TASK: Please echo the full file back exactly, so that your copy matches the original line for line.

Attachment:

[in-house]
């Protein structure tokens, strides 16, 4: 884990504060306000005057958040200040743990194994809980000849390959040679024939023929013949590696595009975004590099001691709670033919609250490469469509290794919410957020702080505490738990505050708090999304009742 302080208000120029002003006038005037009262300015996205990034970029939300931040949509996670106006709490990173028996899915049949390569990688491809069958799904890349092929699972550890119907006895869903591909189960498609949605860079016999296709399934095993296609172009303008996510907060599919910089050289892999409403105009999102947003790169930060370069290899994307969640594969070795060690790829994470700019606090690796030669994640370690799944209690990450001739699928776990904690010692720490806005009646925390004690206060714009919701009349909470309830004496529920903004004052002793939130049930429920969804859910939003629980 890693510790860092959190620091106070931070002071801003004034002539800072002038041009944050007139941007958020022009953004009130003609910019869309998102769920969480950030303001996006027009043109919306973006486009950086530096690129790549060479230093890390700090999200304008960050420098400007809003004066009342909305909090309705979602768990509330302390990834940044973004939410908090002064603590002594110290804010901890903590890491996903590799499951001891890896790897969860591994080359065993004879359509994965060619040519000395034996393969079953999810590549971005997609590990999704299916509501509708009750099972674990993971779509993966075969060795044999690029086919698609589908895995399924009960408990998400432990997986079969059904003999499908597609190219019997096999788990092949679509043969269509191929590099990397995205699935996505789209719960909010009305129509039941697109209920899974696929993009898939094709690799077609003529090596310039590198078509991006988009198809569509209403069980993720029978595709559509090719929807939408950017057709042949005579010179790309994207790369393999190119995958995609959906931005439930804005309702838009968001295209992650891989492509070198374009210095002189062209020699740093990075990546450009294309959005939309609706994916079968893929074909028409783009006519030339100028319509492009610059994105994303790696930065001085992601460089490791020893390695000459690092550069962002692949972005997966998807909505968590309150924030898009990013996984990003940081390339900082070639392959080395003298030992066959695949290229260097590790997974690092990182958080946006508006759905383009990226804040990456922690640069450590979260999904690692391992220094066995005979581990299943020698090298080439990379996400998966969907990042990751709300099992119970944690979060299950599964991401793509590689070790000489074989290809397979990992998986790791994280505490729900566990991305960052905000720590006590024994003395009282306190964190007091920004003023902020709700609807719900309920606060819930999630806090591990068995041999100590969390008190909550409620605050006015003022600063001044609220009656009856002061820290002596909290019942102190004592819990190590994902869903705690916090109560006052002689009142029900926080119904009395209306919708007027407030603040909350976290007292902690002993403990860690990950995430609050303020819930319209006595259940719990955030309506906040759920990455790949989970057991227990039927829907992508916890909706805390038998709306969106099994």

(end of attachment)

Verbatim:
[in-house]
């Protein structure tokens, strides 16, 4: 884990504060306000005057958040200040743990194994809980000849390959040679024939023929013949590696595009975004590099001691709670033919609250490469469509290794919410957020702080505490738990505050708090999304009742 302080208000120029002003006038005037009262300015996205990034970029939300931040949509996670106006709490990173028996899915049949390569990688491809069958799904890349092929699972550890119907006895869903591909189960498609949605860079016999296709399934095993296609172009303008996510907060599919910089050289892999409403105009999102947003790169930060370069290899994307969640594969070795060690790829994470700019606090690796030669994640370690799944209690990450001739699928776990904690010692720490806005009646925390004690206060714009919701009349909470309830004496529920903004004052002793939130049930429920969804859910939003629980 890693510790860092959190620091106070931070002071801003004034002539800072002038041009944050007139941007958020022009953004009130003609910019869309998102769920969480950030303001996006027009043109919306973006486009950086530096690129790549060479230093890390700090999200304008960050420098400007809003004066009342909305909090309705979602768990509330302390990834940044973004939410908090002064603590002594110290804010901890903590890491996903590799499951001891890896790897969860591994080359065993004879359509994965060619040519000395034996393969079953999810590549971005997609590990999704299916509501509708009750099972674990993971779509993966075969060795044999690029086919698609589908895995399924009960408990998400432990997986079969059904003999499908597609190219019997096999788990092949679509043969269509191929590099990397995205699935996505789209719960909010009305129509039941697109209920899974696929993009898939094709690799077609003529090596310039590198078509991006988009198809569509209403069980993720029978595709559509090719929807939408950017057709042949005579010179790309994207790369393999190119995958995609959906931005439930804005309702838009968001295209992650891989492509070198374009210095002189062209020699740093990075990546450009294309959005939309609706994916079968893929074909028409783009006519030339100028319509492009610059994105994303790696930065001085992601460089490791020893390695000459690092550069962002692949972005997966998807909505968590309150924030898009990013996984990003940081390339900082070639392959080395003298030992066959695949290229260097590790997974690092990182958080946006508006759905383009990226804040990456922690640069450590979260999904690692391992220094066995005979581990299943020698090298080439990379996400998966969907990042990751709300099992119970944690979060299950599964991401793509590689070790000489074989290809397979990992998986790791994280505490729900566990991305960052905000720590006590024994003395009282306190964190007091920004003023902020709700609807719900309920606060819930999630806090591990068995041999100590969390008190909550409620605050006015003022600063001044609220009656009856002061820290002596909290019942102190004592819990190590994902869903705690916090109560006052002689009142029900926080119904009395209306919708007027407030603040909350976290007292902690002993403990860690990950995430609050303020819930319209006595259940719990955030309506906040759920990455790949989970057991227990039927829907992508916890909706805390038998709306969106099994």